Total genomic DNA was extracted from Daphnia stored in 95% ethanol using the QIAGEN DNeasy Tissue Kit (Valencia, CA). Parts of two mitochondrial genes, 12S rRNA and ND5, were amplified and sequenced with published primers in accordance with the PCR conditions described by Taylor et al. (1996) and Dufresne et al. (2011), respectively. The entire LdhA gene and a part of the gene coding the small GTPase Rab4 were amplified and sequenced according to Marková et al. (2013) and Omilian et al. (2008), respectively. All nucleotide sequence data from the present study have been deposited in the GenBank database under accession numbers KY196420 - KY196435 (12S rRNA), KY196436 - KY196439 (Rab4) and KY196440 (LdhA).
Altogether, we analysed 54 individuals from fourteen localities in the Po river Basin for mitochondrial 12S rRNA phylogeny and an additional 63 sequences from GenBank (Supplementary Tab. 1) were used to provide wider phylogenetic framework for our study. After we identified the specimens as D. pulex mtDNA type on the basis of 12S rRNA phylogeny, we directly amplified and sequenced mitochondrial ND5 gene of 14 individuals from 3 populations. Additionally, we analysed the sequences of two nuclear genes (the Rab4; the LdhA) of eight individuals from three populations possessing D. pulex mtDNA.
The 12S rRNA sequences were used to estimate the nucleotide diversity Pi (Nei, 1987; Nei and Miller, 1990) within Daphnia groups (Tab. 2) by using DnaSP software (Librado and Rozas, 2009). Phylogenetic analyses using maximum-likelihood (ML) criterion were performed in MEGA software version 6 (Tamura et al., 2013). Firstly, we reconstructed mitochondrial phylogenies of 12S rRNA and ND5 by employing T92+G+I (Tamura 92) and HKY+I (Hasegawa et al., 1985) substitution models selected according to the Bayesian information criterion (BIC), respectively. Then we applied ML criterion to reconstruct nuclear phylogeny of Rab4 and LdhA by using T92 and T92 with gamma distribution substitution models, respectively. Bootstrap support estimated from 1000 replicates using NNI (nearest neighbour interchange) branch swapping algorithm was applied in all phylogenetic analyses.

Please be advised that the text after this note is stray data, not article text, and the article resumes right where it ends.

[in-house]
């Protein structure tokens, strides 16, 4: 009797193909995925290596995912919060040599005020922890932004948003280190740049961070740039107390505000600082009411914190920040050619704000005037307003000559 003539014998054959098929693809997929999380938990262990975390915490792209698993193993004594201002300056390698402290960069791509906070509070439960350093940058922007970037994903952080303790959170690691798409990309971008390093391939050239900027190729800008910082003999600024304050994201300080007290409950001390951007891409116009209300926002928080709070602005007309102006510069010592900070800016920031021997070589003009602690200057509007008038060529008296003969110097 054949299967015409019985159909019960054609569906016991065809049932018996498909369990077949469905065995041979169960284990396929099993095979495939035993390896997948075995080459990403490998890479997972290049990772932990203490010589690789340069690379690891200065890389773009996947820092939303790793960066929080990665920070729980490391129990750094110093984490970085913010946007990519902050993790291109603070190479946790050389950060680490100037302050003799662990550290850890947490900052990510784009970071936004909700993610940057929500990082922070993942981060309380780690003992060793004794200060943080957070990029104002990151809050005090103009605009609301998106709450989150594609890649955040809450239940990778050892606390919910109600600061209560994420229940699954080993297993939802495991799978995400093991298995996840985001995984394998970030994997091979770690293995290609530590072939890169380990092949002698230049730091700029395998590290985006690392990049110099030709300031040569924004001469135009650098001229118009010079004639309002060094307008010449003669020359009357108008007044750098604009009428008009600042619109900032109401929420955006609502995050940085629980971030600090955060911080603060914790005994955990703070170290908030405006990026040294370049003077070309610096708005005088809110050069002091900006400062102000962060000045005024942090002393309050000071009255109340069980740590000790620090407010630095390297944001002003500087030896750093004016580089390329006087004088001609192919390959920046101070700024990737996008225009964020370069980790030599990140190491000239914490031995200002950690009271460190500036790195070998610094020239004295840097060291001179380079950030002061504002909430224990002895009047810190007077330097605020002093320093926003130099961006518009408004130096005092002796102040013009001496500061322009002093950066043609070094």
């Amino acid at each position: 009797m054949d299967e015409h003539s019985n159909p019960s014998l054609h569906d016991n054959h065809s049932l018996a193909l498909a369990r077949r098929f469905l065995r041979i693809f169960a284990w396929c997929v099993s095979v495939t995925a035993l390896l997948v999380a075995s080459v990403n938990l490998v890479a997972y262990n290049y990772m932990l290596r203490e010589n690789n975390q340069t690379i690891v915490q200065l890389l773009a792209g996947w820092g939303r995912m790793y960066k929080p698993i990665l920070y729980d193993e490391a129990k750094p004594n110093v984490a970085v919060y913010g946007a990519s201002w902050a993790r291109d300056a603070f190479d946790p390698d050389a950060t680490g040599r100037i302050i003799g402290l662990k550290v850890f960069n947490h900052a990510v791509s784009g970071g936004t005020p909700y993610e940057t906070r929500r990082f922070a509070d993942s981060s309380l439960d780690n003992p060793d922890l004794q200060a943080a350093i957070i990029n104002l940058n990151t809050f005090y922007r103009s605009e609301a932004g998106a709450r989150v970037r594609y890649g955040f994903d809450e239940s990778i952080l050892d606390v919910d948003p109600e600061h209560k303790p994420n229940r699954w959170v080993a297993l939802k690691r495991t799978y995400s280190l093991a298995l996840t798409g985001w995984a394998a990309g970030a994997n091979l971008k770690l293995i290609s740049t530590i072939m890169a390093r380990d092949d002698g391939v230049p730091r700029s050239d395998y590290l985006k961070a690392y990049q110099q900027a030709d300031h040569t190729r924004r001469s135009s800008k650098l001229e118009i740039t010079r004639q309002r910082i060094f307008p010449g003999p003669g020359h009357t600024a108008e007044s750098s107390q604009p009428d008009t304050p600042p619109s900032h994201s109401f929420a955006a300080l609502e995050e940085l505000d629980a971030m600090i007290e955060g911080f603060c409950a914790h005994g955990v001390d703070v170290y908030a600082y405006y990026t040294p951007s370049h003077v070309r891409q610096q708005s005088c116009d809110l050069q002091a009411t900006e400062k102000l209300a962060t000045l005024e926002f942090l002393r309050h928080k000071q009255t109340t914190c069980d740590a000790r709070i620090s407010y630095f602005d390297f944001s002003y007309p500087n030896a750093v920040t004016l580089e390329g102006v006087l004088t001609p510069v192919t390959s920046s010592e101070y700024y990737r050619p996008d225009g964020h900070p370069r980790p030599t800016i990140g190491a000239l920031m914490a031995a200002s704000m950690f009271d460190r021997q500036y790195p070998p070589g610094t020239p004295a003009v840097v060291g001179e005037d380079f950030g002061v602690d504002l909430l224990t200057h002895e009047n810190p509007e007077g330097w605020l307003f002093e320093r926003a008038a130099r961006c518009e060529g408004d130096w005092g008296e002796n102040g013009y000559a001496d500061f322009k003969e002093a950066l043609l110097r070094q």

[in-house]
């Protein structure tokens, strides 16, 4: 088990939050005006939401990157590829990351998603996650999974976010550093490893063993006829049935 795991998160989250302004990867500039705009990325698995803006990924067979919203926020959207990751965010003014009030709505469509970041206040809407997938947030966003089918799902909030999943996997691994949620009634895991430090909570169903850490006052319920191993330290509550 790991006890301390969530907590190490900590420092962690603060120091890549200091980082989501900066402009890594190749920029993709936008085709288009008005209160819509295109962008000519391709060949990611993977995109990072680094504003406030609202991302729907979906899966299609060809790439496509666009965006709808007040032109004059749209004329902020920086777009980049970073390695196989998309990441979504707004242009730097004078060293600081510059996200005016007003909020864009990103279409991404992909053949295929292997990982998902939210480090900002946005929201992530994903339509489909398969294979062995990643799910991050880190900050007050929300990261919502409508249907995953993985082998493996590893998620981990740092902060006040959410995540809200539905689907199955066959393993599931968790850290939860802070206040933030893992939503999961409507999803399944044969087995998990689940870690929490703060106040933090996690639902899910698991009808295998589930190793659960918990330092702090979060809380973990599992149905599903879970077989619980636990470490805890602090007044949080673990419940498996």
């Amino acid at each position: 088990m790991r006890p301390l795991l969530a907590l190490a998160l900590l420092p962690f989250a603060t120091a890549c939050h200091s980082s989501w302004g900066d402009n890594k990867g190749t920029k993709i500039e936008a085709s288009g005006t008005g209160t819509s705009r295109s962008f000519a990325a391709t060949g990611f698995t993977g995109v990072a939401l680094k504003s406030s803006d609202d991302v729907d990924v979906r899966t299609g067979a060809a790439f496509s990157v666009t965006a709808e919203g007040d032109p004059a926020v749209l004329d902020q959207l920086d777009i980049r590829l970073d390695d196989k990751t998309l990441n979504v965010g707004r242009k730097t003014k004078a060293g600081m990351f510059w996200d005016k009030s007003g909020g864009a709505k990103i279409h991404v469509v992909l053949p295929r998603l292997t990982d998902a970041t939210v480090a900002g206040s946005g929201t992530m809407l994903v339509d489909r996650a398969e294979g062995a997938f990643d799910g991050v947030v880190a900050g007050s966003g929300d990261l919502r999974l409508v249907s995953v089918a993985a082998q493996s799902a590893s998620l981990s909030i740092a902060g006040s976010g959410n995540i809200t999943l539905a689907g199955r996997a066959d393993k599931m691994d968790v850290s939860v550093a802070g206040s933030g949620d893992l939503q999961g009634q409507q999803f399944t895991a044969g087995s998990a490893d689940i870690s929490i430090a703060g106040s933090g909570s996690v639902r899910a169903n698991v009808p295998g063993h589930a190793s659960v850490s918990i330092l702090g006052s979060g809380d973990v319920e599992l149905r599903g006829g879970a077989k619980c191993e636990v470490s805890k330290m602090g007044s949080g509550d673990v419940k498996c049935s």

Altogether, we identified five Daphnia species in fourteen of 24 analysed pools and ponds (Tab. 3). In 10 sites, no water fleas belonging to the genus Daphnia were found. The presence or the absence of Daphnia is not affected by the presence or the absence of vertebrate or invertebrate predators (Contingency coefficient=0.098, χ2=0.235, df=1, P=0.628). Daphnia species from each sampling site were firstly morphologically determined and then verified by molecular analyses. Among 54 analysed individuals, D. ambigua Scourfield, 1947, D. curvirostris Eylmann, 1887, D. longispina, D. obtusa Kurz, 1874 and D. pulex were determined (Tab. 3). The most frequent species, D. curvirostris and D. longispina, were found in six and five ponds, respectively. In contrast, D. ambigua was identified only in one pond (Pastore IV) while D. obtusa and D. pulex were detected in three ponds (Tab. 3). Three Daphnia species (D. longispina, D. curvirostris and D. obtusa) were identified in the pond Sabbie. Additionally, coexistence of D. pulex with D. longispina was found in three ponds (Pastore I, Pastore III and Bosco Valloni) and coexistence of D. curvirostris with D. obtusa in the pond Bosco Valloni (Tab. 3).
The D. longispina group was the most genetically variable group in the sampling area where we identified five unique 12S rRNA haplotypes (DLONG A, B, C, D and E; Fig. 2 and Tab. 3). Nucleotide diversity of D. longispina from Cremona area was 0.02077 (Tab. 2). However, once we excluded the most divergent haplotype within this group (DLONG E), nucleotide diversity decreased to 0.00205. To reveal the phylogenetic origin of this haplotype, we included into the phylogenetic analyses also sequences of several divergent lineages of the D. longispina complex (Ishida et al., 2011; Petrusek et al., 2012; for details see Supplementary Tab. 1). Interestingly, the haplotype DLONG E clustered together with two individuals from the Pechora delta (northern European Russia) and formed the clade V of D. longispina complex (named by Petrusek et al., 2012).